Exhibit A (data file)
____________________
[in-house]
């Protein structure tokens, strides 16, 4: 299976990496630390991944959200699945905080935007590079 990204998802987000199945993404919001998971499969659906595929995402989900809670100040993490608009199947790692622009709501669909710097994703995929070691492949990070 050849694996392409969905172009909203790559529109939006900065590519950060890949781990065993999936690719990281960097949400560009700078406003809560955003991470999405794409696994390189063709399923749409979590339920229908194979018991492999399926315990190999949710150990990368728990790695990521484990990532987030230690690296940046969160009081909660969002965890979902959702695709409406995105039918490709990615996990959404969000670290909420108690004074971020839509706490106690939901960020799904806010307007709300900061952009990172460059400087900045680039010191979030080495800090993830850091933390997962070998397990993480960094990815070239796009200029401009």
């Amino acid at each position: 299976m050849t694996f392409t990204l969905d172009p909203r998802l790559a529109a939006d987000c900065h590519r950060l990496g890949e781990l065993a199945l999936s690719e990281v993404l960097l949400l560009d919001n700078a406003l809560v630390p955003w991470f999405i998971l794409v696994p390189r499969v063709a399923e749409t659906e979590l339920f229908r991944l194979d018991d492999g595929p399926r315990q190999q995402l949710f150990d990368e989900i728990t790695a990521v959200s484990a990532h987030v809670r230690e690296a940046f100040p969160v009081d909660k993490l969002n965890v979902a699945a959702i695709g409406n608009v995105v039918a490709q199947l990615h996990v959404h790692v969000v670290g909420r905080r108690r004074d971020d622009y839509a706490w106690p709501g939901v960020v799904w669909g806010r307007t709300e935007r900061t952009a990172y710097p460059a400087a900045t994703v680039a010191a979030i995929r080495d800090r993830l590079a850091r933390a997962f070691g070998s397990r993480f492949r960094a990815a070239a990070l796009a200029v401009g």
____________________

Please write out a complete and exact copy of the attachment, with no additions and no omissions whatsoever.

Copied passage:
[in-house]
């Protein structure tokens, strides 16, 4: 299976990496630390991944959200699945905080935007590079 990204998802987000199945993404919001998971499969659906595929995402989900809670100040993490608009199947790692622009709501669909710097994703995929070691492949990070 050849694996392409969905172009909203790559529109939006900065590519950060890949781990065993999936690719990281960097949400560009700078406003809560955003991470999405794409696994390189063709399923749409979590339920229908194979018991492999399926315990190999949710150990990368728990790695990521484990990532987030230690690296940046969160009081909660969002965890979902959702695709409406995105039918490709990615996990959404969000670290909420108690004074971020839509706490106690939901960020799904806010307007709300900061952009990172460059400087900045680039010191979030080495800090993830850091933390997962070998397990993480960094990815070239796009200029401009």
């Amino acid at each position: 299976m050849t694996f392409t990204l969905d172009p909203r998802l790559a529109a939006d987000c900065h590519r950060l990496g890949e781990l065993a199945l999936s690719e990281v993404l960097l949400l560009d919001n700078a406003l809560v630390p955003w991470f999405i998971l794409v696994p390189r499969v063709a399923e749409t659906e979590l339920f229908r991944l194979d018991d492999g595929p399926r315990q190999q995402l949710f150990d990368e989900i728990t790695a990521v959200s484990a990532h987030v809670r230690e690296a940046f100040p969160v009081d909660k993490l969002n965890v979902a699945a959702i695709g409406n608009v995105v039918a490709q199947l990615h996990v959404h790692v969000v670290g909420r905080r108690r004074d971020d622009y839509a706490w106690p709501g939901v960020v799904w669909g806010r307007t709300e935007r900061t952009a990172y710097p460059a400087a900045t994703v680039a010191a979030i995929r080495d800090r993830l590079a850091r933390a997962f070691g070998s397990r993480f492949r960094a990815a070239a990070l796009a200029v401009g």